Objective: To determine the feasibility of introducing a simple indicator of quality of obstetric and neonatal care and to determine the proportion of potentially avoidable perinatal deaths in hospitals in low-income countries.
Methods: Between September 1, 2011, and February 29, 2012, data were collected from consecutive women who were admitted to the labor ward of 1 of 6 hospitals in 4 low-income countries. Fetal heart tones on admission were monitored, and demographic and birth data were recorded.
Results: Data were obtained for 3555 women and 3593 neonates (including twins). The doptone was used on 97% of women admitted. The overall perinatal mortality rate was 34 deaths per 1000 deliveries. Of the perinatal deaths, 40%-45% occurred in the hospital and were potentially preventable by better hospital care.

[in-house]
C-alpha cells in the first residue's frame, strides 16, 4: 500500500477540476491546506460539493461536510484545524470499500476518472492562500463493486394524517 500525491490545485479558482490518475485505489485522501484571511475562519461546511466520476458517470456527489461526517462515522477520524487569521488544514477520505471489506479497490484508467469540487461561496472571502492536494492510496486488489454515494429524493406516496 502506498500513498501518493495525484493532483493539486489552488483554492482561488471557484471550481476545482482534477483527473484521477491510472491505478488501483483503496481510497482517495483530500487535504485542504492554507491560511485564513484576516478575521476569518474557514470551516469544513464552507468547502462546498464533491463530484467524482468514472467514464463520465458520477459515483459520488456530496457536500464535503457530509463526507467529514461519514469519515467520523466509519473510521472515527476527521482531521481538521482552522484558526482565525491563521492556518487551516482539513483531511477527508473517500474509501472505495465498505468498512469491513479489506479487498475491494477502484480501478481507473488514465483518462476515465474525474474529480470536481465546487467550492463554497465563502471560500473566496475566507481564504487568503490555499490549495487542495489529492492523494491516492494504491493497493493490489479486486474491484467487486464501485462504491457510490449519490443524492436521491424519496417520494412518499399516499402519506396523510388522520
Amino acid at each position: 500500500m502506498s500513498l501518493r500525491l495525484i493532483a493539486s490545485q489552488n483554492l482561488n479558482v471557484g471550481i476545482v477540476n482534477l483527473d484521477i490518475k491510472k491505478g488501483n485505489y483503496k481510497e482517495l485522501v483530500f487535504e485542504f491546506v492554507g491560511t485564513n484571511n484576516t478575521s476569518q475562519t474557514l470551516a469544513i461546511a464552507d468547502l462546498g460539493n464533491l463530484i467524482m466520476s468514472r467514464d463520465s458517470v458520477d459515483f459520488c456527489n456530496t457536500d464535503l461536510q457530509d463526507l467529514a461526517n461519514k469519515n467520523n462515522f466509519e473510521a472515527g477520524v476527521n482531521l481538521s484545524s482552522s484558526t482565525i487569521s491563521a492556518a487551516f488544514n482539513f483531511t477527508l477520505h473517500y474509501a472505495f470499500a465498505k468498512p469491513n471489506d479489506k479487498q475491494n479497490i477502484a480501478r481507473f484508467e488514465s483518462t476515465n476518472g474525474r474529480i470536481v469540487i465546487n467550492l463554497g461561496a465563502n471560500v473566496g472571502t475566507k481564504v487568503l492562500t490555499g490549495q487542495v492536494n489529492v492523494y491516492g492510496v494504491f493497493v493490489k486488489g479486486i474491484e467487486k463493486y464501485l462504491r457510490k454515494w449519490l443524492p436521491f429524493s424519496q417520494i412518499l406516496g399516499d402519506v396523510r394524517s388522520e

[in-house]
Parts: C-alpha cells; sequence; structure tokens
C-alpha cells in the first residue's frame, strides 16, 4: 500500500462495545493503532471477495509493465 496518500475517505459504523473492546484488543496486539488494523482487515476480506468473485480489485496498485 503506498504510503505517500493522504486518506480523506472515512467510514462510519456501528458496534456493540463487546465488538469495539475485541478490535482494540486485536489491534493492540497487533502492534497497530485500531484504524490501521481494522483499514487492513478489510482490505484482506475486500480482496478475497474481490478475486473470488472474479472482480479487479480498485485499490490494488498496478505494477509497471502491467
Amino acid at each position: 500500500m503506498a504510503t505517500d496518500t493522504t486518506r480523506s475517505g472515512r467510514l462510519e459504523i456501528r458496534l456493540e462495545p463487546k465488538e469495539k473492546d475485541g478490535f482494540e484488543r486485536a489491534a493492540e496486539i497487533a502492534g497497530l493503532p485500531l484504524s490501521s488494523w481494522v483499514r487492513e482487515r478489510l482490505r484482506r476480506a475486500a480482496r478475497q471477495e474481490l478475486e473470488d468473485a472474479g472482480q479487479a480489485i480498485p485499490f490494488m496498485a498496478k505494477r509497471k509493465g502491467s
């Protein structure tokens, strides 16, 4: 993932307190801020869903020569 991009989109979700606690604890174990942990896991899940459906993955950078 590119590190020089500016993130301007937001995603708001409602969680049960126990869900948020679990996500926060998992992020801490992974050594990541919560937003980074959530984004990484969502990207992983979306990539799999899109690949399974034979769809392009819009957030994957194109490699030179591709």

Conclusion: The results demonstrated that it is possible to accurately determine fetal viability on admission via a doptone. Implementation of doptone use, coupled with a concise data record, might form the basis of a low-cost and sustainable program to monitor and evaluate efforts to improve quality of care and ultimately might help to reduce the in-hospital component of perinatal mortality in low-income countries.
Keywords: Doptone; Fetal heart tones; Hospital-based perinatal mortality; Neonatal mortality; Perinatal mortality; Stillbirth.
Copyright © 2013 International Federation of Gynecology and Obstetrics. Published by Elsevier Ireland Ltd. All rights reserved.